As for the third wheel, it took her long enough, but Dorothy finally makes her move to usurp her sister’s position. From the moment she showed up, she’s been a Deadwood (as opposed to real-life, apparently) Martha Bullock waiting to happen. I’m surprised Everett didn’t take her to the charity ball. Dorothy has more patience than her sister. When Eleanor gets abandoned at a less obviously barbaric hospital than her last one, seen from a distance and surrounded by formidable orderlies, cutaways get up close and personal with Dorothy as she smiles that terrifying Walcott sister smile. She turns her back on her sister and walks off with her sister’s husband. What a cute couple. Like the Macbeths.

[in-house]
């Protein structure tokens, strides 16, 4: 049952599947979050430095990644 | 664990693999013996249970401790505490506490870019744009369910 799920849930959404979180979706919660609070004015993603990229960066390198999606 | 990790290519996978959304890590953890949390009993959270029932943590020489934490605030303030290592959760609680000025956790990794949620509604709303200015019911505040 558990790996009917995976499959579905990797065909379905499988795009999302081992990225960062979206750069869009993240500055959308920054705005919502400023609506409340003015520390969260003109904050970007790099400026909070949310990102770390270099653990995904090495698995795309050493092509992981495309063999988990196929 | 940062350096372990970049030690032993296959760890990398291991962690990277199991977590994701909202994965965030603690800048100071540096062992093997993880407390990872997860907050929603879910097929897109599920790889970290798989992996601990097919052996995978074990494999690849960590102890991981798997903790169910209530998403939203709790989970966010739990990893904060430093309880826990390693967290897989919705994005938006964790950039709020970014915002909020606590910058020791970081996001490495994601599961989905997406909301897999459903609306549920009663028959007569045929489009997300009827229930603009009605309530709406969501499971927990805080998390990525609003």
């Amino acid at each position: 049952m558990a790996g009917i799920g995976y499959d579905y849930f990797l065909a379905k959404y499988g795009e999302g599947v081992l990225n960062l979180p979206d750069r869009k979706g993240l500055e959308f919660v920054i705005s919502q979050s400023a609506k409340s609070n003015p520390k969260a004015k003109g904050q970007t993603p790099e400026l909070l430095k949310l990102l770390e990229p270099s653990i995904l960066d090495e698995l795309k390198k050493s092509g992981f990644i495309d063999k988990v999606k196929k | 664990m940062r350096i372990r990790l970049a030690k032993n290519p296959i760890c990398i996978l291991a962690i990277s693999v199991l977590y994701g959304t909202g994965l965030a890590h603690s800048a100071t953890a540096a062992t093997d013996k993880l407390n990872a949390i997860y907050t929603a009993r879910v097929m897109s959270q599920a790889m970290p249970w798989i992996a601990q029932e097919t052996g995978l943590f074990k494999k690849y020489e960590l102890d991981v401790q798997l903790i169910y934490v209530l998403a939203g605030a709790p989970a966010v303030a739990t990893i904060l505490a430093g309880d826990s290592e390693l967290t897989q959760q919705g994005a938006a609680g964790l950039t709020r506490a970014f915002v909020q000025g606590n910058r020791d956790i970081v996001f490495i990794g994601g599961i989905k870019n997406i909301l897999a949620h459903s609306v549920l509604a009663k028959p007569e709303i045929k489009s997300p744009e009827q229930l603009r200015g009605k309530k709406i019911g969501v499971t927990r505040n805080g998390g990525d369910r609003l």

The Gothic horror has always been there for the plucking, and its effect is powerful. This year we don’t just wince at the violence. We worry about what it means. We feel terror as much as wonder about the future. In season one, there’s a cost to advancing knowledge, at least, doing it through the wild experimentation our favorite doctors are known for. And those surgeries are visceral. But the tone is excitement. It’s a season of wild innovation, on-screen and off-. Season two is heavy on horror so as to bring out the tragedy of all those corpses Thack created while high on coke in all those surgeries that were thrilling dances whose costs were further from home. The season strips away Gallinger’s wife, Bertie’s mom, Algie’s liberator, and Thack’s savior. It’s a season not just of consequence but of feeling that consequence. Lucy has to reconcile who she is with who she was when her father comes to town. Algie made a commitment, and Opal is damn well holding him to it. No wonder Harry had to suffer so much before arriving at the obvious destination. There’s no easy way out.